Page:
After big drop this year, Chile avocado production expected to climb, USDA says
While Chile’s 2010-11 avocado season will see a significant drop in production, the harvest yield will grow in coming years as new orchards reach commercial production, the USDA said in its Chile Avocado Annual report.
Avocado production is expected to fall this season as a result of the alternate bearing effect and poor weather conditions during the fruit’s growth, the report said.
Total production is expected to reach 198,000 metric tons in calendar year 2010, compared to 261,000 in CY 2009. The 2009-10 season was an exceptionally good harvest, and yielded record export volumes, the USDA said.
In CY 2011 the harvest is expected to top 2009 levels and reach 280,000 MT, with 170,000 MT going toward exports.
Another factor that is influencing the market for Chilean avocados are the increased consumption and price of avocados in the domestic market.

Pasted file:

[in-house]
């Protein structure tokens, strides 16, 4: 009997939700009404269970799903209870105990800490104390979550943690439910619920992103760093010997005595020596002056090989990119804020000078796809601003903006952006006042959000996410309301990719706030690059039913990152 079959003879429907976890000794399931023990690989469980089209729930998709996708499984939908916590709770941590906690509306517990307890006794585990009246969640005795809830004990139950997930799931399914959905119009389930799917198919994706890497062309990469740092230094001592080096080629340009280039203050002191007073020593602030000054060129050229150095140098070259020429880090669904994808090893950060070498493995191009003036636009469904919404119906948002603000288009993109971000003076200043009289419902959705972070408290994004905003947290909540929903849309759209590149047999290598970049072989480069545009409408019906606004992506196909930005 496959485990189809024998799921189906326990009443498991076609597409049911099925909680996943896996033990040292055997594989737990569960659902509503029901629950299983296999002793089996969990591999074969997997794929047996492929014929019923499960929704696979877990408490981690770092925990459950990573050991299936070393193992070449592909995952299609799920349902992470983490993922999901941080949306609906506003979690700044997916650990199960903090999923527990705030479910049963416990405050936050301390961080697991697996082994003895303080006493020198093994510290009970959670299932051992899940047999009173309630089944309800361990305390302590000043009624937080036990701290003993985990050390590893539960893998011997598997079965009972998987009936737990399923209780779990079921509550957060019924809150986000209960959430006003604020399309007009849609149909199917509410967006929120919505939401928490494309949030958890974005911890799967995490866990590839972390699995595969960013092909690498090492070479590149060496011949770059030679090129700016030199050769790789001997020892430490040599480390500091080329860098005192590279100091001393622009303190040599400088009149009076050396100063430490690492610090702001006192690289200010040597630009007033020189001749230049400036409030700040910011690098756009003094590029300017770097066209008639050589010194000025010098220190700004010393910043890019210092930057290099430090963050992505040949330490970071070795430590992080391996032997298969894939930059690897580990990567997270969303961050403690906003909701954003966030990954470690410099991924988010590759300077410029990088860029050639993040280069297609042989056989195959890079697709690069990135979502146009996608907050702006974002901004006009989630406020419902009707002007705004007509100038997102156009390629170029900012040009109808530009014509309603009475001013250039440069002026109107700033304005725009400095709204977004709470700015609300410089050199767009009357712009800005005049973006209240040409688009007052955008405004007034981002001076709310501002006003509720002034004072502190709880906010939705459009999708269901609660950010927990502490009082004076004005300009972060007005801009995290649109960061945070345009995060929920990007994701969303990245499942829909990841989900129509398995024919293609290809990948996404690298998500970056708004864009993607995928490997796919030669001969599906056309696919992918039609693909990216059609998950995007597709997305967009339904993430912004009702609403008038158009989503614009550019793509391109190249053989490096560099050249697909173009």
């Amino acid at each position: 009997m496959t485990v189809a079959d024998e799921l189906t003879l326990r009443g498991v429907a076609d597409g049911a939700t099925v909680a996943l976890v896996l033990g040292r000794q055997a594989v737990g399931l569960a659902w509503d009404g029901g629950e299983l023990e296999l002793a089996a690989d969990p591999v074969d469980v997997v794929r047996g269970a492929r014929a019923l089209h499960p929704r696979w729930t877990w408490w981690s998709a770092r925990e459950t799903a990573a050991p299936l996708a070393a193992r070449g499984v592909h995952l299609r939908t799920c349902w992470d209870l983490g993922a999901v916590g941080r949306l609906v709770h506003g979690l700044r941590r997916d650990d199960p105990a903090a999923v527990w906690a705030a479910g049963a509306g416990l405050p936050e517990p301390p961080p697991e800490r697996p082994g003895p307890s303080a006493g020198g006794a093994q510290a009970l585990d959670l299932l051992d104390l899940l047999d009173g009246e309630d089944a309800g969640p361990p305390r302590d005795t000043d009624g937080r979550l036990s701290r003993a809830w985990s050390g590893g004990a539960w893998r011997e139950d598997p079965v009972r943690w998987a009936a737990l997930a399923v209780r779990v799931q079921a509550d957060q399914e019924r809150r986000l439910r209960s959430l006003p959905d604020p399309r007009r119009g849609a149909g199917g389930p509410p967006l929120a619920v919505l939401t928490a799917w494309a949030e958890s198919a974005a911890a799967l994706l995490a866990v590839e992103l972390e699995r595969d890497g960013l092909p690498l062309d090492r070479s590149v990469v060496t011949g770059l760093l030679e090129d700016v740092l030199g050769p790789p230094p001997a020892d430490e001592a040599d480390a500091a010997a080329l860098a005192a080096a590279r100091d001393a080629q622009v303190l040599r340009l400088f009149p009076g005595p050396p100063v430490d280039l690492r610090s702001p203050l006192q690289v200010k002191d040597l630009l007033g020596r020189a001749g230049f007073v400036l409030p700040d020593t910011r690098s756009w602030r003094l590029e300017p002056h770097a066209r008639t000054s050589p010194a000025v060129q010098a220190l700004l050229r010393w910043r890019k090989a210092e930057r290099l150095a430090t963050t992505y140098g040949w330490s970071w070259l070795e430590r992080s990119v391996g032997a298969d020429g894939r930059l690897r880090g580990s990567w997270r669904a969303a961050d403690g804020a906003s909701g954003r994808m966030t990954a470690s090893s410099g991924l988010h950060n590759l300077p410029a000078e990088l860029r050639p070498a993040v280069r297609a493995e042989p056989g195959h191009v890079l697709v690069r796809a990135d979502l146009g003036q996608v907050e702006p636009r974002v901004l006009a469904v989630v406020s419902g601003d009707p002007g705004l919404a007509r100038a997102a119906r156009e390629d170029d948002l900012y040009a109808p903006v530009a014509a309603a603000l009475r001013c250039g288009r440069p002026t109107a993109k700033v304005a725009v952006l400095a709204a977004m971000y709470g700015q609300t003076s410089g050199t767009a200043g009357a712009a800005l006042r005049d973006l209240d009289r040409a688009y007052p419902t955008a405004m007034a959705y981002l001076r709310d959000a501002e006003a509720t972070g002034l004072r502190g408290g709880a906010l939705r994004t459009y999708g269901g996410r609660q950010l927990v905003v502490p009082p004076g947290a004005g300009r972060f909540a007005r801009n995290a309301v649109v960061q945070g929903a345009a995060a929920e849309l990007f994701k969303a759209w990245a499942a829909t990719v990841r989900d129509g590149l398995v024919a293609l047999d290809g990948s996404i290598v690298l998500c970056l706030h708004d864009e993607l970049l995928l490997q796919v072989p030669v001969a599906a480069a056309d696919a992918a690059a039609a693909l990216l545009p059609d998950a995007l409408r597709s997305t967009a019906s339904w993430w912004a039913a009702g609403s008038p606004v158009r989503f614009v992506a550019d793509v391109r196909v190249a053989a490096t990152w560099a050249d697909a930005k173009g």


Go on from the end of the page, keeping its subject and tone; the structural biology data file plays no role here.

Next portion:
“Domestic prices obtained by producers often are similar or higher than prices obtained for exports,” the report said.
The report said this trend started in 2009-10, when nearly 70,000 metric tons were destined for domestic consumption and retailers launched promotion campaigns in Chile.
Chile’s production is focused almost exclusively on the Hass variety, which holds an 80% share of planted crops and almost all of exports, the report said. At the end of 2009 there were 40,598 hectares of planted crops. That number is expected to grow to 40,980 hectares in 2011.
Chile’s Hass exports target the U.S. market, which receives around 70% of the entire export crop. Avocado exports to the U.S. have grown since a duty free quota was applied in 2004 after the application of the free trade agreement between the two countries.